The State today represents the interests of each section of the people who have no interest in the lives of ordinary people. It has to be aspirational, that’s why you have ‘acche din’ (better times) or ‘India Shining’. It’s a political philosophy. You cannot have a P Sainath, Rana Ayyub or an Arundhati Roy come and disturb the view, this wonderful image
How has liberalisation changed the way we watch TV?
The kind of content you get on other platforms and other online media, not only television but on Facebook or YouTube, iTunes, it will be matched in some sort of way. Fundamentally, it has a political and economic philosophy behind it: thou shall not question the state of affairs. Fundamentally, you shall not engage with the way things are. The young people today see the future with a lot of anxiety, it’s tough getting a job that you genuinely want. Graduation is not the road to salvation, one can ask where are the jobs? It is impossible to get a living wage or find a life of dignity. So then how is graduation (getting a bachelor’s degree) the path to betterment? Where will this frustration lead to, how will the anger and energy be channelised? I believe it will be channelised to sectarian and communal intent. The biggest rural employers are security guard companies. So do people want to watch any of this? No. Why? Because this isn’t the dream. No one wants to watch depressing, real things.
How do you think the idea of the working class that you represented in the ’80s has changed now?
The working class’s back has been broken. We have moved from the production line to the service industry. Other than a small automotive industry, what do we produce any longer? We don’t. The rest has been smashed either by the Chinese imports or by someone else. The manufacturing base has gone out of the window. It has changed the way the working class feels. The liftman, the doorman, the security guard, they are all immaterial to the narrative. I read somewhere that there are 69 jobs available and three and a half lakh people have applied for them. When I see the image of the political class, when I see the saffron-clad chief minister of Uttar Pradesh, I ask myself what does he represent to the people of the state? And I sometimes wonder what have the people of UP got before? It is a roll call of thugs, where does one turn?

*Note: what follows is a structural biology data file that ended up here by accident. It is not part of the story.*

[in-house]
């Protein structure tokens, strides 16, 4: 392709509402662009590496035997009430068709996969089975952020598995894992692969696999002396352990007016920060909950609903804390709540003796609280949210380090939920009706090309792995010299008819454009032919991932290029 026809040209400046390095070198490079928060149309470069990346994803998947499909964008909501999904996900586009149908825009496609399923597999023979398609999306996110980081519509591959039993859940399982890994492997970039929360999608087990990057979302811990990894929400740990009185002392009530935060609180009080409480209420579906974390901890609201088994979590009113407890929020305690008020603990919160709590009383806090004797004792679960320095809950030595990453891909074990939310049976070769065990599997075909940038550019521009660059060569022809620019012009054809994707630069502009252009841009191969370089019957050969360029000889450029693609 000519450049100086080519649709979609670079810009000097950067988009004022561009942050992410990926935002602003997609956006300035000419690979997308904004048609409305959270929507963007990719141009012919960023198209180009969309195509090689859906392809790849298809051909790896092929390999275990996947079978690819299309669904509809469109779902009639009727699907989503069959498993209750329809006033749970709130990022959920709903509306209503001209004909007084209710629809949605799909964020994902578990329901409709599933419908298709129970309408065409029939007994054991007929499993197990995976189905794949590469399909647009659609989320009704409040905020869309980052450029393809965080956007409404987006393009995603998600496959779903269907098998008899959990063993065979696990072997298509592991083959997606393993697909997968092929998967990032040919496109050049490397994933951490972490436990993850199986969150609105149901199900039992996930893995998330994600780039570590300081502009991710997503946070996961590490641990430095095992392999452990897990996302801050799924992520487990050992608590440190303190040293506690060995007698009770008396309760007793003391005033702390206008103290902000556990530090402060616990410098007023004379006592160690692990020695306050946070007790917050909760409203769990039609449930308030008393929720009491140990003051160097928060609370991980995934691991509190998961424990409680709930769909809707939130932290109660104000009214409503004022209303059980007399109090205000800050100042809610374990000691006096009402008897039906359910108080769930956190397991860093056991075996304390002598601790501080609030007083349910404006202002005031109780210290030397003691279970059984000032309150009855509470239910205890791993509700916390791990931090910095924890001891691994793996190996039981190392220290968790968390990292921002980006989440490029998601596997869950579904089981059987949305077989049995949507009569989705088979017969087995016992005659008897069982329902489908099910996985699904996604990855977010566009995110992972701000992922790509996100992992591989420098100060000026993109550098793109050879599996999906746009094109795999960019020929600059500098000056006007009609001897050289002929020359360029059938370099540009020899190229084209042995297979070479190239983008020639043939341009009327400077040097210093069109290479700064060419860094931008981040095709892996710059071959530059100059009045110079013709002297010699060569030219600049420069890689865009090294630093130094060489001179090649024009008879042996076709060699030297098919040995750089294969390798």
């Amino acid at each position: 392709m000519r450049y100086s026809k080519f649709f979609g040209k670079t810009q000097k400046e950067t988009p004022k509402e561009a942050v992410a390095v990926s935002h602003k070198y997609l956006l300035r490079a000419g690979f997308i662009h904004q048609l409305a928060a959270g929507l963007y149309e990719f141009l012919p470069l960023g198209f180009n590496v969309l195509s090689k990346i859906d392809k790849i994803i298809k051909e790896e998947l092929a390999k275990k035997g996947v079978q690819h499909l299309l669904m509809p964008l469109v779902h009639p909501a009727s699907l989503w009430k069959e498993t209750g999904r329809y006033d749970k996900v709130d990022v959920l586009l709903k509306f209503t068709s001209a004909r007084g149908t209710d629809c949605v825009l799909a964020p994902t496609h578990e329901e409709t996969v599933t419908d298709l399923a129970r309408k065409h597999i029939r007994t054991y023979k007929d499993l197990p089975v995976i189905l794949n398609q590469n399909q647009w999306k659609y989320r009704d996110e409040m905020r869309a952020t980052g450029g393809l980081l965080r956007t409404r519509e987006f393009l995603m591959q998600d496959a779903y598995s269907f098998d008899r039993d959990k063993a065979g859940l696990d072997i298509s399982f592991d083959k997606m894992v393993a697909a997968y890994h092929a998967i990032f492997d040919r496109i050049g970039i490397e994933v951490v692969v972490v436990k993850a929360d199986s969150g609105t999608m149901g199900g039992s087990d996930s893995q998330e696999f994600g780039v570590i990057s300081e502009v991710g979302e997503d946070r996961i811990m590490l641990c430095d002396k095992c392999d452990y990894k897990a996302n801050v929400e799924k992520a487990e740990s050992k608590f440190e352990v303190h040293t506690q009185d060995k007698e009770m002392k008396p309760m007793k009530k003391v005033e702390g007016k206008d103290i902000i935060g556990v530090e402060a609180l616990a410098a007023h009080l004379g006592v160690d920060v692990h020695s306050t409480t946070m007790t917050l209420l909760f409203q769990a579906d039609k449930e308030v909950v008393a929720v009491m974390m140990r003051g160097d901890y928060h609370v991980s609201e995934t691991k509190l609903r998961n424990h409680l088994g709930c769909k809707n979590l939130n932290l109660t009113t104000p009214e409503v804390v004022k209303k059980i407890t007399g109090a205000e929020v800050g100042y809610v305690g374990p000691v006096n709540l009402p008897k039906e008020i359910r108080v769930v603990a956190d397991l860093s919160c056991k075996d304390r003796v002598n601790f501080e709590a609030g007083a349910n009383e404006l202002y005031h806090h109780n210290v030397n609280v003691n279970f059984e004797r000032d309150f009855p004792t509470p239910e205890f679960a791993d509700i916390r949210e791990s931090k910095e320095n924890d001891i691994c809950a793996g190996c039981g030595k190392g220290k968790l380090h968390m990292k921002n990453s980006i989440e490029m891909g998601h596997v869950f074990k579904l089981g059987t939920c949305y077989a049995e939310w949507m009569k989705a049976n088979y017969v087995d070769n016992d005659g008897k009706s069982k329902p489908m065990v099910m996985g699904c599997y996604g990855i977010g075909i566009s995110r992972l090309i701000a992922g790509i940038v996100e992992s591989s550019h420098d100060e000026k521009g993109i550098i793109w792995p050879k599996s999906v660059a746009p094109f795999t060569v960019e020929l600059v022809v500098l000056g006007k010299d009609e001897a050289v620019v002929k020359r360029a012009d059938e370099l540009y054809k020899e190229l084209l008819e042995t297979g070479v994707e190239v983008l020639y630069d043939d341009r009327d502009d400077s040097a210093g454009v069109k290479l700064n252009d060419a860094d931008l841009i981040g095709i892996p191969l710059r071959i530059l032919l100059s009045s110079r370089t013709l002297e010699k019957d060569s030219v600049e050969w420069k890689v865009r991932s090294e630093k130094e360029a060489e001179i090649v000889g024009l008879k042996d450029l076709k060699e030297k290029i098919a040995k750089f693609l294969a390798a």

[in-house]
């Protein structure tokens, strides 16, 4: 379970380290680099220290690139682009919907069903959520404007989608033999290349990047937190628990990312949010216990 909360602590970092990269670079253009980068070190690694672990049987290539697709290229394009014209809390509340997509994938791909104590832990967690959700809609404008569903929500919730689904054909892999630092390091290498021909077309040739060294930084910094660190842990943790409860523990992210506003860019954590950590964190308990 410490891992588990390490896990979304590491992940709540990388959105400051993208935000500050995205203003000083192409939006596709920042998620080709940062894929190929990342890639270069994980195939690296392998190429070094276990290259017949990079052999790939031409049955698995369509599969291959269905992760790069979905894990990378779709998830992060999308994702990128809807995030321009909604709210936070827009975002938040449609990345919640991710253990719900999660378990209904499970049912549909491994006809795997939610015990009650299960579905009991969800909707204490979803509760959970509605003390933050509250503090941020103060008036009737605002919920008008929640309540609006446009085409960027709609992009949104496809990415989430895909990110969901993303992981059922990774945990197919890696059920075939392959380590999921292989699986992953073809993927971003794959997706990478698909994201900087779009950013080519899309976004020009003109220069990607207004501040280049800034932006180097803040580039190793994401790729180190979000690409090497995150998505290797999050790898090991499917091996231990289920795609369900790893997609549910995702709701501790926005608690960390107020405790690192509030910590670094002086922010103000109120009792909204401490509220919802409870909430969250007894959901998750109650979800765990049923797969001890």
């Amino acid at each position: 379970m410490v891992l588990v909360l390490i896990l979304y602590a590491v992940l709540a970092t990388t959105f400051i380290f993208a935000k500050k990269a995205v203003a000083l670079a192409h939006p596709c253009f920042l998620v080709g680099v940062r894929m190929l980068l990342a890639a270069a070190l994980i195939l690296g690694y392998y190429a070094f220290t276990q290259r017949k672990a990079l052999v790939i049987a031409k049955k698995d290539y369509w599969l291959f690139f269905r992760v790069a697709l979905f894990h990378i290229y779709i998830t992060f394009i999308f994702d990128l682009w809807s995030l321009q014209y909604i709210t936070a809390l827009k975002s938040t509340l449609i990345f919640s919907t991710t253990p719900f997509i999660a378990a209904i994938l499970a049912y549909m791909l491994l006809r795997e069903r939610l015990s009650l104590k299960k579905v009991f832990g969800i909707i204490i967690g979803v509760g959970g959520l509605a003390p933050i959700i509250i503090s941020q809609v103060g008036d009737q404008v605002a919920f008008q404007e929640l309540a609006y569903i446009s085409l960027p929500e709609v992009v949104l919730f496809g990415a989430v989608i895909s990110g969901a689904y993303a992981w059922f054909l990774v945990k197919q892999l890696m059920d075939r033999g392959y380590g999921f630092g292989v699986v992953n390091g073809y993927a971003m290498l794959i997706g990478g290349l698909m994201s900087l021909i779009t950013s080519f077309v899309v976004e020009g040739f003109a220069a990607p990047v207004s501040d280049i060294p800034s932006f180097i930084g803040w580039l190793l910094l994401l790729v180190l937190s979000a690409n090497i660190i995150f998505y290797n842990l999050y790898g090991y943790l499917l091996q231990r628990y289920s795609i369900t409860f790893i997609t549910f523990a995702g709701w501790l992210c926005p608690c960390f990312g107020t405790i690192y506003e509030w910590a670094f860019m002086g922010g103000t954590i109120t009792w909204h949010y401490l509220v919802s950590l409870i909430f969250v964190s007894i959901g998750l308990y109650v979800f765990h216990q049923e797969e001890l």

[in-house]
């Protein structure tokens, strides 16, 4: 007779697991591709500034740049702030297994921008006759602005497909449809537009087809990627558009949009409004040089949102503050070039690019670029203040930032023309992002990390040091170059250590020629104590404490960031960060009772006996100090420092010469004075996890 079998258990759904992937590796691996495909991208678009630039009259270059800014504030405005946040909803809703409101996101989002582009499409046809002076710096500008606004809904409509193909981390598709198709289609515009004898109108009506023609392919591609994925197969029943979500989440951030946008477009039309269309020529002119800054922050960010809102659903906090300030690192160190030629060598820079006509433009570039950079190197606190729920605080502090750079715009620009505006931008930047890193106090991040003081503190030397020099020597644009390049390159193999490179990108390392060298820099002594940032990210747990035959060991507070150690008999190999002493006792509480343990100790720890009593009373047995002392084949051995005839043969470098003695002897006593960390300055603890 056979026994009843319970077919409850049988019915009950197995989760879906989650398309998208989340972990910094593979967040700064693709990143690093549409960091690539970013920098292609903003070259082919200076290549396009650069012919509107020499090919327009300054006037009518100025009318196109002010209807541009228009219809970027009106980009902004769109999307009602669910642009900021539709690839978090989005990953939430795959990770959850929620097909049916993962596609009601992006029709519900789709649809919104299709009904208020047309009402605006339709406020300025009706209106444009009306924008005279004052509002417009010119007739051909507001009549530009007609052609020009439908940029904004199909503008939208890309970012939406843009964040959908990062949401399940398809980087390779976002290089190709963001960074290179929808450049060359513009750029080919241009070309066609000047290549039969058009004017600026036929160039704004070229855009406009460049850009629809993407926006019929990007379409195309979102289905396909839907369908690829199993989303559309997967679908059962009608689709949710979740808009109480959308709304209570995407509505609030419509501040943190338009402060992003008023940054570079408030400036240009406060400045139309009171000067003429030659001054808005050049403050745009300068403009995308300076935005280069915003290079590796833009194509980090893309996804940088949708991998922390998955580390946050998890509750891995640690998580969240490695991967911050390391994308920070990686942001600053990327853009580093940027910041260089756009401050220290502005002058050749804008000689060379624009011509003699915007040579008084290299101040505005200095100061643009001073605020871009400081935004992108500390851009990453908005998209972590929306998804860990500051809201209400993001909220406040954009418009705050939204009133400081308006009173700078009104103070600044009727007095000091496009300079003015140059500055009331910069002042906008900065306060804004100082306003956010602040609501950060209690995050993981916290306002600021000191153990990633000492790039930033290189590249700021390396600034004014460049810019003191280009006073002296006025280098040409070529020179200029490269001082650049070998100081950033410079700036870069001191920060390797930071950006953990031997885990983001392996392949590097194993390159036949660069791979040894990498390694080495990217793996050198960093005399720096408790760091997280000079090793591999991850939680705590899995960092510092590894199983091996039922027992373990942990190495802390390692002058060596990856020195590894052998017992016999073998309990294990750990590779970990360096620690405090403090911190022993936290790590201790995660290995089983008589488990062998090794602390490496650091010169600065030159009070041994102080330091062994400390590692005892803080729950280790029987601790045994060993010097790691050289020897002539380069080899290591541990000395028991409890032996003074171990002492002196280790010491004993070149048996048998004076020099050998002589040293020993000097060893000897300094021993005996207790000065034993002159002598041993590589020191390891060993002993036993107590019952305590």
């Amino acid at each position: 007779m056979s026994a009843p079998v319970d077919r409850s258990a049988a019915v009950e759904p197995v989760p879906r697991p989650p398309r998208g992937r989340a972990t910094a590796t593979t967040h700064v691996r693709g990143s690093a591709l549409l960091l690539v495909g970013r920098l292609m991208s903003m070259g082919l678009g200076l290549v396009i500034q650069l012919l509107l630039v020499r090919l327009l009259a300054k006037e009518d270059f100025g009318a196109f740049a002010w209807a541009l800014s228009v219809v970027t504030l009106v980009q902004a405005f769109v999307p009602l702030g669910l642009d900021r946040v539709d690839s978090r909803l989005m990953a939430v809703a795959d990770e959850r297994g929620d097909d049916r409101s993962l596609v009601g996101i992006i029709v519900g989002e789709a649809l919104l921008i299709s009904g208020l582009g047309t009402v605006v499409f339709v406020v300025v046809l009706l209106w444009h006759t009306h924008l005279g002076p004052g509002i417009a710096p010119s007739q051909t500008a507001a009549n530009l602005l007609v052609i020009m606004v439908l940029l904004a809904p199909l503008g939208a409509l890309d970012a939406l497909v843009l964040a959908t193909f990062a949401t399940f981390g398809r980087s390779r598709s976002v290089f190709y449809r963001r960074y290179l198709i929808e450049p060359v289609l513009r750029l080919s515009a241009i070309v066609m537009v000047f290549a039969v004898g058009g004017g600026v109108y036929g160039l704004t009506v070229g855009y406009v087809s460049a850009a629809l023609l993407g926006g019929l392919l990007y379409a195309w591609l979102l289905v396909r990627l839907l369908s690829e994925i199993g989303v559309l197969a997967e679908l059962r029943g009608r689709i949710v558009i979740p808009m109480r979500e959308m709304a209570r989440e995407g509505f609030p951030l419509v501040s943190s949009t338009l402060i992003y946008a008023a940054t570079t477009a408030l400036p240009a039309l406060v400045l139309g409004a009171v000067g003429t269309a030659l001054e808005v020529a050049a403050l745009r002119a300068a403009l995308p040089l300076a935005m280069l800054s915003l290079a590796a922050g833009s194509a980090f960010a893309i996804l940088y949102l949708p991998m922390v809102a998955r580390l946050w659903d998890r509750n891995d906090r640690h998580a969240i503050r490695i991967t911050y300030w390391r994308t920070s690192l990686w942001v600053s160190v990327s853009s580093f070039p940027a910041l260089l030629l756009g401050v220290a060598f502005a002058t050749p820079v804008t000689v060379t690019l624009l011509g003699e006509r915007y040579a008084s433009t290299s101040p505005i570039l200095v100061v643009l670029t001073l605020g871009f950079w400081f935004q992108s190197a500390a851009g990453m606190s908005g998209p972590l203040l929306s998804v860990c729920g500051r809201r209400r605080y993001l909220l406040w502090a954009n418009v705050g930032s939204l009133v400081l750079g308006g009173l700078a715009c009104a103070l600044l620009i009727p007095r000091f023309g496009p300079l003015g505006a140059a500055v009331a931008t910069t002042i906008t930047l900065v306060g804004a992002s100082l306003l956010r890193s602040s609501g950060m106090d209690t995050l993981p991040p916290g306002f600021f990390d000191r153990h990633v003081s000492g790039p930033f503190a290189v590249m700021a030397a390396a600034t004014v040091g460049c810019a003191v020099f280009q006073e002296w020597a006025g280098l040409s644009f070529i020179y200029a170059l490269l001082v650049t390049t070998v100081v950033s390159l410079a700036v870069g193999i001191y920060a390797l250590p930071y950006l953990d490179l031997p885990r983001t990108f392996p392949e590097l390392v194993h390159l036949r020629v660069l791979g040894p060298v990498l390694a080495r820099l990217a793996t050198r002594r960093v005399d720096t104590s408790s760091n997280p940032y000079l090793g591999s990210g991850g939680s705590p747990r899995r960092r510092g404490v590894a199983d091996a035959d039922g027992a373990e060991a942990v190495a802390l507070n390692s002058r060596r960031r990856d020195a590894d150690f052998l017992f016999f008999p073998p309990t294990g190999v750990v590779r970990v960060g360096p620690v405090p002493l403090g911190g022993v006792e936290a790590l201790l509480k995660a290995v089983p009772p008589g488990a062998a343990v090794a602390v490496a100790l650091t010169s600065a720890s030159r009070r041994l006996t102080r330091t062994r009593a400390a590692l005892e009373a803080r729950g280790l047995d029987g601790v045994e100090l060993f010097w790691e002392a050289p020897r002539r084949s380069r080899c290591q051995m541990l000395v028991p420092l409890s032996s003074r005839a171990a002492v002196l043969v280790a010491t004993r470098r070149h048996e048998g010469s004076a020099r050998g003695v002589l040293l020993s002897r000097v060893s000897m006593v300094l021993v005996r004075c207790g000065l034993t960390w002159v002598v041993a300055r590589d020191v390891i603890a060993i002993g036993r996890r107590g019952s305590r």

I saw this coming a long time ago. The Babri Masjid was a tipping point. Every political party has used the same people who brought down the Babri Masjid, they have used these storm troopers.
The biggest rural employers are security guard companies. So do people want to watch any of this? No. Why? Because this isn’t the dream. No one wants to watch depressing, real things.
How would Nukkad have dealt with demonetisation?
There was an episode of the show, where one beggar went to ask a bank for a loan. The drunk had pushed him to go and ask for it and told him, Go, get money because even a begging place is being sold. So the beggar asks, Why would a bank give me a loan? The drunk says, “Idiot, you’re doing samaj sewa (social work), you’re removing the guilt of people. Why wouldn’t the bank give you a loan?” So he goes to the bank and pretends to be a person working for society. At some point, while asking for money, they want to know how many zeroes there are in one thousand and the drunk promptly suggests, “Just to not make a mistake let’s add two more.” Suddenly it’s 10 lakh and they get a loan!
Demonetisation wouldn’t have affected them, in a sense. I believe that when you talk about a thousand-rupee note being changed, I don’t think they dealt with demonetisation. There would have been a Nukkad solution to it, they would have a street solution to it. They could have stood at the front of the line and taken 10 percent. All the people who had chunks of money used their drivers, servants, mistresses to get them cleared, they got all their money through.
It’s telling that Nirav Modi has turned out to be a thug. He was always a thug. But the common man might not think like that. For the longest time, the Indian cricket team had a Sahara banner on their chest. Didn’t anyone see the irony? I saw it. I couldn’t stop laughing. All the top film stars who were running around with him, where are they now?
How would Nukkad have reacted to GST?
I don’t know how they would have reacted to GST, but I know for a fact that they would have found a way to not pay it.